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Nexus: A Quantum Theory of Space-Time, Gravity and the Quantum Vacuum

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One of the main problems of contemporary physics is to find a quantum description of gravity. This present approach attempts to remedy the problem through the quantization of a finite but large flat Minkowski space-time by means of Fourier expansion of the displacement four vector. By applying second quantization techniques, space-time emerges as a superposition of space-time eigen states or lattices of quantized space-time vibrations also known as gravitons. Each lattice element four vector is a graviton and traces out an elementary four volume (lattice cell). The stress-momentum tensor of each graviton defines its curvature and also the curvature of the associated lattice as described by General Relativity. The eigen states of space-time are found to be separated by a quantum of energy equal to the product of the Hubble constant and the Planck constant. The highest energy state is at Planck energies. This paper also shows that gravitons can be absorbed and emitted by the space-time lattice changing the volume of its primitive cells and that particles of observable matter are associated with a graviton whose frequency is equal to the particle’s Compton frequency which the lattice can absorb producing a perturbation in the lattice. The space-time lattice is found to be unstable and decays by radiating low energy gravitons of energy equal to the product of the Hubble constant and the Planck constant. This decay causes the space-time superstructure to expand. The graviton is seen a composite spin 2 particle made from a combination of spin half components of the displacement four vector elements. The spin symmetry of its constituent elements can breakdown to give rise to other vector or scalar bosons. Dark Matter is seen as a consequence of Bose-Einstein statistics of gravitons which results in some regions of the lattice having more energy than others.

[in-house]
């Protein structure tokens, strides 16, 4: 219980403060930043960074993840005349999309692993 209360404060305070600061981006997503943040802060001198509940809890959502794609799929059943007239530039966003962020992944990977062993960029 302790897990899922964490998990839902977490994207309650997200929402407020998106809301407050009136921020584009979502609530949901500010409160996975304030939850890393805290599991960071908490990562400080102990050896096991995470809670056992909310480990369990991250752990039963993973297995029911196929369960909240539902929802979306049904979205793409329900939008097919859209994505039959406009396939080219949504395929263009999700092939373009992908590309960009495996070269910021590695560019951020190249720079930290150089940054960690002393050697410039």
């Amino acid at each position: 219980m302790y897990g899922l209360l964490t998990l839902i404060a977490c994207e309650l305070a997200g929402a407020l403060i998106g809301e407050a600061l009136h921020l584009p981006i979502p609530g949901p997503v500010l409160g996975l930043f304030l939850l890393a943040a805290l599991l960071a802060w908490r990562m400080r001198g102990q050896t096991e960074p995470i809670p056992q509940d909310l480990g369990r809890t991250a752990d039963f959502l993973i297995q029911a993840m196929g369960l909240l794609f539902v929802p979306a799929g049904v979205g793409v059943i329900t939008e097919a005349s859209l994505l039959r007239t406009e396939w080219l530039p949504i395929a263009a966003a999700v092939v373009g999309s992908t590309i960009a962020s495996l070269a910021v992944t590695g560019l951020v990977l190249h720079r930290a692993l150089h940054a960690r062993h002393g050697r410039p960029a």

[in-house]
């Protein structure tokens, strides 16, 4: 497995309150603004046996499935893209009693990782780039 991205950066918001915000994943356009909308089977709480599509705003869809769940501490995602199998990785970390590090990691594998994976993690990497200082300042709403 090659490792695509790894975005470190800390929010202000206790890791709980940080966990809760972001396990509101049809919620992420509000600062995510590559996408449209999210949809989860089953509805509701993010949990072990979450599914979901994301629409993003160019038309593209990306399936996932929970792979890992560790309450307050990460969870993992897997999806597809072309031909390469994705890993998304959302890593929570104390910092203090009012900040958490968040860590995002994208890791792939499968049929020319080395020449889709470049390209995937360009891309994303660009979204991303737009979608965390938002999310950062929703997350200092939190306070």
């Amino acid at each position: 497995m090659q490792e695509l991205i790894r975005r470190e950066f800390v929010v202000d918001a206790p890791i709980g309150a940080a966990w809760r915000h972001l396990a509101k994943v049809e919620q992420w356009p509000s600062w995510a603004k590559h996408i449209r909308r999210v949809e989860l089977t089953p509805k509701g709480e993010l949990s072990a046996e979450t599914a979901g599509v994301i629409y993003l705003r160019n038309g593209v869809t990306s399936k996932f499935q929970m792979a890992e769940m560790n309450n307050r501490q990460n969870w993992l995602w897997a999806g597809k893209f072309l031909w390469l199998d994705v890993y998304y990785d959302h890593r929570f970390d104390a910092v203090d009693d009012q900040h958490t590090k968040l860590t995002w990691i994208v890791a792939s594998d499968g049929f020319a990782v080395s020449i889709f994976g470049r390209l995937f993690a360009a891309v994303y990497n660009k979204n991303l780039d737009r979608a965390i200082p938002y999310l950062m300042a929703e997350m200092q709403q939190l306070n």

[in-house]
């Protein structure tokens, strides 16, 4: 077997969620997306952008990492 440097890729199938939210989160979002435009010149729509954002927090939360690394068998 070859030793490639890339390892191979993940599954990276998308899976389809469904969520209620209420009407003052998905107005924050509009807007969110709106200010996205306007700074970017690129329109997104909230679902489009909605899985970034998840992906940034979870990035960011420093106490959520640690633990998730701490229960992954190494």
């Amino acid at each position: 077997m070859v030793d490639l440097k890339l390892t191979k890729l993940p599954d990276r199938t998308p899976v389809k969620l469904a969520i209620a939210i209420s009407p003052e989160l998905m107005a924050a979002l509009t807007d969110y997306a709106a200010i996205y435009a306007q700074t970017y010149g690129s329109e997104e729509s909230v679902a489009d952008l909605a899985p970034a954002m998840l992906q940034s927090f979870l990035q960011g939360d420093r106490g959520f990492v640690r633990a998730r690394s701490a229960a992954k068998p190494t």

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The authors declare no conflicts of interest.

Cite this paper

*International Journal of Astronomy and Astrophysics*, Vol. 3 No. 3, 2013, pp. 236-242. doi: 10.4236/ijaa.2013.33028.

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